This high cost will most likely prompt insurers to raise their rates on coverage to other entities that they insure, like the aviation industry. A Manager for a New York based insurer said, “Underwriting criteria will get more strict. And this in turn may prompt the transit agencies to buy new safer equipment.” Washington D.C. officials have ordered an “urgent” review of the Metro rail system in order to ensure that a repeat of the incident does not occur.

Operating several thousand tons of moving train cars requires the utmost concentration and diligence. Yet all too often, operator negligence is found to be the root cause of a train accident. Although much is made of the operator’s responsibility for the safety of passengers and the general public, a large team of professionals are also involved in keeping a train running safely. Investigators are continuing their investigation as to the exact cause of this tragic train accident.
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An industrial explosion at the ConAgra Foods Plant in Garner, North Carolina that killed two workers and injured many others in June is still an incident that has many industrial workers concerned over the safety of their future. A wral.com report stated that approximately 300 workers were in the plant at the time of the explosion, many of whom were exposed to toxic fumes released from ammonia leaks. Thirty-eight individuals had to be transported to local hospitals for serious injuries resulting from the explosion, and three firefighters suffered from ammonia inhalation.

According to the article, district chief for Wake County EMS stated, “It’s not just a matter of fire or any chemical exposure, but certainly with the structure collapse, there’s the issue of the safety of going in.” In any explosion, structure integrity is always a serious issue, but it is not the only concern that involved workers have to deal with. Exposure to toxic substances in the workplace can have long-lasting effects on a person’s well-being, putting an individual who has come in dangerous contact with an environmental toxin at risk of organ damage, cancer, severe burns, and many other calamities.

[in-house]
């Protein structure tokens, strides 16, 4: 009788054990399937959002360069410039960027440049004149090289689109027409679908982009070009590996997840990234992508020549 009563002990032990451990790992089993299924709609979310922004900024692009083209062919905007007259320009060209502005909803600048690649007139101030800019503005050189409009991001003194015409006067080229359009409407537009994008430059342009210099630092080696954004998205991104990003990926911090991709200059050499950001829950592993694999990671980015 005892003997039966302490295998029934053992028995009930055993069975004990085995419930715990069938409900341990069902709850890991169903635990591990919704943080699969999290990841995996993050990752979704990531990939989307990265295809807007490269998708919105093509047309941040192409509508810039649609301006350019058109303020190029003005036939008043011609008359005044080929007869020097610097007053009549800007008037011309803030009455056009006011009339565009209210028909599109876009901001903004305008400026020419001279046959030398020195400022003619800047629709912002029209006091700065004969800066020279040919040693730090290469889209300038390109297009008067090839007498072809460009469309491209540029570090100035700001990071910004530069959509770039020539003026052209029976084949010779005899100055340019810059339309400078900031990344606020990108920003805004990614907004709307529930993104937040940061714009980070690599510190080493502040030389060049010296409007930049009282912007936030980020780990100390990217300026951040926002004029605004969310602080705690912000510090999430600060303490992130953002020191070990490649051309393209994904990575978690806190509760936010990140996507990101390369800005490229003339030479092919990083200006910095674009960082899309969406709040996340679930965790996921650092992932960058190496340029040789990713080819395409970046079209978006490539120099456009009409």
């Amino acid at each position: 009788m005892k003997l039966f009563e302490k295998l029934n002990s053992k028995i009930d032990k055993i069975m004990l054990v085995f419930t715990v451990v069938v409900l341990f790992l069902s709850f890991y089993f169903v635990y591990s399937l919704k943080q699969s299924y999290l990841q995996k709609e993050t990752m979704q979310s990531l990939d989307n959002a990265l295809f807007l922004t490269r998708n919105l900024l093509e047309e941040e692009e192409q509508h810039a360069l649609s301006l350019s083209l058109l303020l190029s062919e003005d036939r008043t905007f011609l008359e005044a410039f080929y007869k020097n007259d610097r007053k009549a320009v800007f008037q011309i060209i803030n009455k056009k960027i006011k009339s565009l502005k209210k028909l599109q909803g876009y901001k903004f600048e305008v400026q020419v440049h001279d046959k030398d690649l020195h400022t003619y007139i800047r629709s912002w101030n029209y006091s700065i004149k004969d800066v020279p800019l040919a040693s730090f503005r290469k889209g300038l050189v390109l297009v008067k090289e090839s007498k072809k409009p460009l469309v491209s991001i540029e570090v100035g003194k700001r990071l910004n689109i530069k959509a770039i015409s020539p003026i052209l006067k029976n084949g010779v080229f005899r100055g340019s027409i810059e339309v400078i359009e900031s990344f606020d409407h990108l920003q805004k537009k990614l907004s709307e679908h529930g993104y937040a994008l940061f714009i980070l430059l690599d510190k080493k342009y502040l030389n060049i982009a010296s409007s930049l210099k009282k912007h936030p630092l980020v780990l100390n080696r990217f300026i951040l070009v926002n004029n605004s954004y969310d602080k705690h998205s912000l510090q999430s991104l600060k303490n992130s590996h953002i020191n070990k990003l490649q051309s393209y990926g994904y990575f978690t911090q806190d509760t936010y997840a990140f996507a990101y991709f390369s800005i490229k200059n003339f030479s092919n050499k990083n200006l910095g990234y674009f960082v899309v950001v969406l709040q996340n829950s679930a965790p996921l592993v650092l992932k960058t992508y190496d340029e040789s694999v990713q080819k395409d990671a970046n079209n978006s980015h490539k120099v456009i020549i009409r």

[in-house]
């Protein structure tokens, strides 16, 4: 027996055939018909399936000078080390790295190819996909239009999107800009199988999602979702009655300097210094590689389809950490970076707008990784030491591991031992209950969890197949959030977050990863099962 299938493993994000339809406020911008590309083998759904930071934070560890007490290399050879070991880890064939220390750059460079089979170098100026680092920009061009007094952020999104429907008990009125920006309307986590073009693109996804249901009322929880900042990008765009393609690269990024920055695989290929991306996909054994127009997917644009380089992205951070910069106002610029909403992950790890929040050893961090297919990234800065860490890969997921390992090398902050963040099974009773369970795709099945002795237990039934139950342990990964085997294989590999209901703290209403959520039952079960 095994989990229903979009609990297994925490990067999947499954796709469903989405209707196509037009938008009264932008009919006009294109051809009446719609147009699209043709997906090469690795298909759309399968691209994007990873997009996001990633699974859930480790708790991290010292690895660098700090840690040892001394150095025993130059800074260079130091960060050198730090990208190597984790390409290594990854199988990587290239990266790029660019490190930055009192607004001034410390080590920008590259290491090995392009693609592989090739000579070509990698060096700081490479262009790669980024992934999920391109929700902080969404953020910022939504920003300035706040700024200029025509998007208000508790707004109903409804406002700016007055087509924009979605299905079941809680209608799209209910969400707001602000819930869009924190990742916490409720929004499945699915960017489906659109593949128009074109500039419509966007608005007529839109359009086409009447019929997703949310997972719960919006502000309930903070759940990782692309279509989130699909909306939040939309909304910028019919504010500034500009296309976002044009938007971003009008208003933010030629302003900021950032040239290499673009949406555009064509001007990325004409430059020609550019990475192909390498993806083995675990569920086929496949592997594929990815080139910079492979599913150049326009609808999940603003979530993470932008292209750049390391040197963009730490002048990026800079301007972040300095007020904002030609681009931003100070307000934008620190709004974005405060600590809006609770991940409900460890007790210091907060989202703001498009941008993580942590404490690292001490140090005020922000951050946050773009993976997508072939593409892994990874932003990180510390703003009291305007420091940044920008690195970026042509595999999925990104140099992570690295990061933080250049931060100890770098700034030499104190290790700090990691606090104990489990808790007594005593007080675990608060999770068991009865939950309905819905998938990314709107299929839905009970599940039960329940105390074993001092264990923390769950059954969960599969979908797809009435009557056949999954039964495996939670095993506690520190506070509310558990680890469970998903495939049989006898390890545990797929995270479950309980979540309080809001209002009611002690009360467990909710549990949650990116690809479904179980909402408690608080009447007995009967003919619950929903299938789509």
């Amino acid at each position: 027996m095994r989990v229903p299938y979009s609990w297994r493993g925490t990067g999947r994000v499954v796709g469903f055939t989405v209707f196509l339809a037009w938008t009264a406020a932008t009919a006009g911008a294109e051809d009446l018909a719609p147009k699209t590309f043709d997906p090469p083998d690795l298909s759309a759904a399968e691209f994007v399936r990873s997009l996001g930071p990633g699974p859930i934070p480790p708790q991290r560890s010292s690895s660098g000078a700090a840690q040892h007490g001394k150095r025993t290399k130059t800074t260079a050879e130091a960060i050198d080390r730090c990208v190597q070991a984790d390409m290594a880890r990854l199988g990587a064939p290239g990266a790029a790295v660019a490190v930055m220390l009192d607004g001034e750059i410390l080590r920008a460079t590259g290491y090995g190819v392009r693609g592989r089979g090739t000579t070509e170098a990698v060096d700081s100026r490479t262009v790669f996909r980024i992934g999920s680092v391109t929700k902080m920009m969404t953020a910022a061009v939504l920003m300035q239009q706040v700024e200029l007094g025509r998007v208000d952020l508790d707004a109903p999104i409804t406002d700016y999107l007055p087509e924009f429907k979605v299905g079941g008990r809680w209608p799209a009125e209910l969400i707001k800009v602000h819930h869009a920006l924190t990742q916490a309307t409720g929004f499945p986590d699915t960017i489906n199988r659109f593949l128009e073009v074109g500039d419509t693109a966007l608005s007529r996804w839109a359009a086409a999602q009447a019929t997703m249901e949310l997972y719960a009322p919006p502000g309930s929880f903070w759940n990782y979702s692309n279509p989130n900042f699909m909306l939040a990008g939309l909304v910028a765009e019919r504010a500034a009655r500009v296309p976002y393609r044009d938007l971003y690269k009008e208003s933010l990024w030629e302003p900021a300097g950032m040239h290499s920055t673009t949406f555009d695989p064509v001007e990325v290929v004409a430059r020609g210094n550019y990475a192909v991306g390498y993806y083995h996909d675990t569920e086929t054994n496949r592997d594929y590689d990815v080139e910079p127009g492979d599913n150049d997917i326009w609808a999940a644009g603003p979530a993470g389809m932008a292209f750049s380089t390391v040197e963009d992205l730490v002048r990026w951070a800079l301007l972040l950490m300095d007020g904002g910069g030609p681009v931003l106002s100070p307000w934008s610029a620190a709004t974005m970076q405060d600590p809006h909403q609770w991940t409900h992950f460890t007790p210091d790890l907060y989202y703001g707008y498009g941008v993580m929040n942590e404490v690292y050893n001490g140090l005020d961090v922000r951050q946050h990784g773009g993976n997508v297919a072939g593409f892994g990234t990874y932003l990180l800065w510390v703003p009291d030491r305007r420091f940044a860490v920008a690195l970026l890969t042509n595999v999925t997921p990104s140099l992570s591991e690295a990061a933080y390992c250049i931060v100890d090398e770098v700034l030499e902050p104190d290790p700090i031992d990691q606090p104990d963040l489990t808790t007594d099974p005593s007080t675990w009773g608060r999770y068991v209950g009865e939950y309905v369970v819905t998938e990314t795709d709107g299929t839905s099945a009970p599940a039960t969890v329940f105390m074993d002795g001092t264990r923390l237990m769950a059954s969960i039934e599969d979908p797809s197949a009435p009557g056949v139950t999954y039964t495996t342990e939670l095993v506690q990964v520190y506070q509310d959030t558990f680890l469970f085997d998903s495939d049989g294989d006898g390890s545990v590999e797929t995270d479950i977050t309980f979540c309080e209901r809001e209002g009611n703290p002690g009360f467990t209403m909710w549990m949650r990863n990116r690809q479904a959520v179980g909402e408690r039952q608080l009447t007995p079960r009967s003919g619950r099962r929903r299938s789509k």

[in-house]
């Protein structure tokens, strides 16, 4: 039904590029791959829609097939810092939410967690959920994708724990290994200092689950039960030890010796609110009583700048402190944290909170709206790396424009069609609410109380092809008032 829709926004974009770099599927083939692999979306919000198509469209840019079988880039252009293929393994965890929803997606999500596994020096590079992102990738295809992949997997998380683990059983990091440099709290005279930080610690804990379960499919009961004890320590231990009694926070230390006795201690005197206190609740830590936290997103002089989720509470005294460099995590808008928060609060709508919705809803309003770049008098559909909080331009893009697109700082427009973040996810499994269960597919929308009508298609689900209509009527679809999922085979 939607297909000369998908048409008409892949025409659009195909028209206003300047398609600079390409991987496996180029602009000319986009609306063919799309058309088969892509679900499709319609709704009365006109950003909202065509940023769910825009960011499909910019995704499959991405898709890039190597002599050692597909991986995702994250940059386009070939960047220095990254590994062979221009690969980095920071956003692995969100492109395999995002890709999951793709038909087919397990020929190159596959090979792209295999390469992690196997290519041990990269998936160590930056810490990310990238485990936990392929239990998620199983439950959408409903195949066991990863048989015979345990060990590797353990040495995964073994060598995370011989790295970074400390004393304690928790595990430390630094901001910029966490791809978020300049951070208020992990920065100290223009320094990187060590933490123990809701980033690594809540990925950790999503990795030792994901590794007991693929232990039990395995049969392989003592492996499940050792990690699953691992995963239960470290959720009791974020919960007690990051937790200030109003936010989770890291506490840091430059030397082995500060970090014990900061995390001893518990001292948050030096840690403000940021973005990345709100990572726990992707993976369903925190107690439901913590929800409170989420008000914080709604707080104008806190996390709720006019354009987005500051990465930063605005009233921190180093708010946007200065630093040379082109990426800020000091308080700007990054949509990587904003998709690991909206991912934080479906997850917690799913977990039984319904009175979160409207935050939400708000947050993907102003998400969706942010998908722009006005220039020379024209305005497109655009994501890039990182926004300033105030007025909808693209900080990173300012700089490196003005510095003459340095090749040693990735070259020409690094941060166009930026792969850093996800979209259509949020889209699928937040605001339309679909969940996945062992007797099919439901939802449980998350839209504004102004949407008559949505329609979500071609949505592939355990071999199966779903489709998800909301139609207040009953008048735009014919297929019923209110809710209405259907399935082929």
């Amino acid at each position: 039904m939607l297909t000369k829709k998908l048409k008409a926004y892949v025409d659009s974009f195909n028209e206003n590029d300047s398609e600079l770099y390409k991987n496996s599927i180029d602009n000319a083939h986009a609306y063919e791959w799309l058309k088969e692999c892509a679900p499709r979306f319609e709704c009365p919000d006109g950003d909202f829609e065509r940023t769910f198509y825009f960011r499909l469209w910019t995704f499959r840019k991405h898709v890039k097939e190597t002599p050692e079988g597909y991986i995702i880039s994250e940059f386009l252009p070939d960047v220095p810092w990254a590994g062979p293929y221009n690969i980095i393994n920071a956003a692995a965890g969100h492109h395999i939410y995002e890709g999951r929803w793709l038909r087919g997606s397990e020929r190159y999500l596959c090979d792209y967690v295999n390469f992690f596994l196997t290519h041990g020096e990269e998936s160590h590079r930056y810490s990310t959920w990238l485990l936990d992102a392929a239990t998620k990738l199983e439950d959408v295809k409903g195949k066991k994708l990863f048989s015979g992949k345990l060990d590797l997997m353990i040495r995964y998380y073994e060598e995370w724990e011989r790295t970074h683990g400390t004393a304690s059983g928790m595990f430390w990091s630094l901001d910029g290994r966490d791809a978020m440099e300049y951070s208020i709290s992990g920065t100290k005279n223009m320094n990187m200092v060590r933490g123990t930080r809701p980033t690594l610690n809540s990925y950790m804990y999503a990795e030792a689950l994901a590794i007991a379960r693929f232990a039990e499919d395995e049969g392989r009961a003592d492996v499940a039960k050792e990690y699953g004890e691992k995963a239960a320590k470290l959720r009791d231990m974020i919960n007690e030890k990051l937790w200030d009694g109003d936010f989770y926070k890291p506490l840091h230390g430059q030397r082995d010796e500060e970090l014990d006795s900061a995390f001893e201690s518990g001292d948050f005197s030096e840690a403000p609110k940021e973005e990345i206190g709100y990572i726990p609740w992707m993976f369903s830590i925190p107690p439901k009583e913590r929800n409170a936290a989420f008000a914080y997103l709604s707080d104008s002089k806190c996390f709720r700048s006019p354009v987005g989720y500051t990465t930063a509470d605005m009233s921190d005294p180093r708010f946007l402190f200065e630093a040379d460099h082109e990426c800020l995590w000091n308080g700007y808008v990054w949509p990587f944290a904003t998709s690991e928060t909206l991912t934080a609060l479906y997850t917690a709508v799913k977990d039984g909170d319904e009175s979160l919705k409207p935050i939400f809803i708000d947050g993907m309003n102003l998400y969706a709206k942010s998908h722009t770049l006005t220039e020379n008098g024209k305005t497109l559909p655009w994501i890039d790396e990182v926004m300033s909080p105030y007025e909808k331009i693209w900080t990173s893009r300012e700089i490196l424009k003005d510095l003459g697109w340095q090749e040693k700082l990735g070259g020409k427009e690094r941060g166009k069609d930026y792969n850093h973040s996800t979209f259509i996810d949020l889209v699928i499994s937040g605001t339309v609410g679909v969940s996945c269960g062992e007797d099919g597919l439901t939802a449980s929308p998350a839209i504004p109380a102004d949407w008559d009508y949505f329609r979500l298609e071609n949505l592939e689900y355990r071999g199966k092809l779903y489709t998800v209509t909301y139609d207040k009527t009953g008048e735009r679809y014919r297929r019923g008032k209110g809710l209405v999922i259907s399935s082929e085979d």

Fortunately in this incident, the ammonia toxic fumes were contained enough that the surrounding community was not threatened. U.S. Environmental Protection Agency officials kept a close watch over the air quality near the plant soon after the explosion to ensure that the toxic chemicals did not endanger people in the surrounding areas.
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The website post-gazette.com reported that another big rig accident on route 22 in West Wheatfield claimed the life of an 82 year old man from Apollo, in Armstrong County. The man suffered serious injuries according to the authorities. He was immediately taken to Conemaugh Memorial Medical Center in Johnstown, where he was later pronounced dead of multiple traumatic injuries according to the Cambria Country Deputy Coroner. State police said the 82 year old man crossed over to oncoming traffic and hit the semi truck. The man stood no chance of surviving the impact, and there was a third vehicle involved which ran over a tire that became loose from the truck accident in Pennsylvania. That driver suffered minor injuries.

Accidents involving trucks account for over 130,000 injuries in the United States. There are 5,000 deaths each year and close to 35% of the injuries are catastrophic. Trucks over 10,000 pounds (semis and tractor-trailer) represent only 3% of all registered vehicles but are responsible for over 25% of vehicle related deaths. The most common causes of truck accidents are unsafe driving, driver fatigue, oversized loads and mechanical negligence.